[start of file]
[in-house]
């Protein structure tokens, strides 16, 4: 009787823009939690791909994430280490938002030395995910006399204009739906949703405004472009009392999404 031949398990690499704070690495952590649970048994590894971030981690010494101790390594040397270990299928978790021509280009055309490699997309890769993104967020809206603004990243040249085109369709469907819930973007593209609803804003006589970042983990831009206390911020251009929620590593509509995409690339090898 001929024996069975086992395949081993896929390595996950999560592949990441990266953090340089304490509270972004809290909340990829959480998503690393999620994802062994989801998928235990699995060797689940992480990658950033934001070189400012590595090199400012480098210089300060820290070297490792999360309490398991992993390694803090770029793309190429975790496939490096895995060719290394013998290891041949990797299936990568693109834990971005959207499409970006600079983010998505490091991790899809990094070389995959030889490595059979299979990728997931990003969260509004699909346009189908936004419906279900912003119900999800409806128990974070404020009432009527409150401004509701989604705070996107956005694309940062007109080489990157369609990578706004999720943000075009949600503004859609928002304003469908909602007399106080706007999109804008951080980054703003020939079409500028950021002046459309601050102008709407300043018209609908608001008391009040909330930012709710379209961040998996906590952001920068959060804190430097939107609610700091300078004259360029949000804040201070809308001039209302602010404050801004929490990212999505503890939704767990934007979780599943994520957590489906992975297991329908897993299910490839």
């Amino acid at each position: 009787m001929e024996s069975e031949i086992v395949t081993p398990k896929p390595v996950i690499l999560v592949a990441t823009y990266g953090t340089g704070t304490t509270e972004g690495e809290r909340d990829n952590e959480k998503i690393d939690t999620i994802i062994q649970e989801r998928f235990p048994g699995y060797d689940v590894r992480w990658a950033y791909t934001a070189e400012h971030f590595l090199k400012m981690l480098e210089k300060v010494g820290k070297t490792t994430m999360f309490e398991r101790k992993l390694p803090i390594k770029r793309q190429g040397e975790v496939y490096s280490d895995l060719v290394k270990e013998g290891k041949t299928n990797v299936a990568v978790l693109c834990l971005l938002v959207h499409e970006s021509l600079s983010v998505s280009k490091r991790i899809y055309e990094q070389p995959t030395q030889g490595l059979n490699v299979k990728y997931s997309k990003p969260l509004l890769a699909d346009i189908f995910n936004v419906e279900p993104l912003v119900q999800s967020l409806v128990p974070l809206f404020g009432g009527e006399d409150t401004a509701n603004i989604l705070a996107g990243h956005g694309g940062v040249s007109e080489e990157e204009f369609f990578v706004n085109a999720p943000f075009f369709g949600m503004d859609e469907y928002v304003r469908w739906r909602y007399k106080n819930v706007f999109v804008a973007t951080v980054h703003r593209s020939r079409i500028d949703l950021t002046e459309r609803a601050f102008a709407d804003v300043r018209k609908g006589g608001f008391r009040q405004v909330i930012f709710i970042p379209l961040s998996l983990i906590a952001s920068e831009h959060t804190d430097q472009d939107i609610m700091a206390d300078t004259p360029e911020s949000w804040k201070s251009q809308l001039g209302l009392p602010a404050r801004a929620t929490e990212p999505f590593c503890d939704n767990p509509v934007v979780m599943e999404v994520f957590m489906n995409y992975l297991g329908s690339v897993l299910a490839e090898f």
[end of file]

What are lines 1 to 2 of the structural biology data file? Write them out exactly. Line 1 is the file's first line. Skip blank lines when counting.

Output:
[in-house]
């Protein structure tokens, strides 16, 4: 009787823009939690791909994430280490938002030395995910006399204009739906949703405004472009009392999404 031949398990690499704070690495952590649970048994590894971030981690010494101790390594040397270990299928978790021509280009055309490699997309890769993104967020809206603004990243040249085109369709469907819930973007593209609803804003006589970042983990831009206390911020251009929620590593509509995409690339090898 001929024996069975086992395949081993896929390595996950999560592949990441990266953090340089304490509270972004809290909340990829959480998503690393999620994802062994989801998928235990699995060797689940992480990658950033934001070189400012590595090199400012480098210089300060820290070297490792999360309490398991992993390694803090770029793309190429975790496939490096895995060719290394013998290891041949990797299936990568693109834990971005959207499409970006600079983010998505490091991790899809990094070389995959030889490595059979299979990728997931990003969260509004699909346009189908936004419906279900912003119900999800409806128990974070404020009432009527409150401004509701989604705070996107956005694309940062007109080489990157369609990578706004999720943000075009949600503004859609928002304003469908909602007399106080706007999109804008951080980054703003020939079409500028950021002046459309601050102008709407300043018209609908608001008391009040909330930012709710379209961040998996906590952001920068959060804190430097939107609610700091300078004259360029949000804040201070809308001039209302602010404050801004929490990212999505503890939704767990934007979780599943994520957590489906992975297991329908897993299910490839």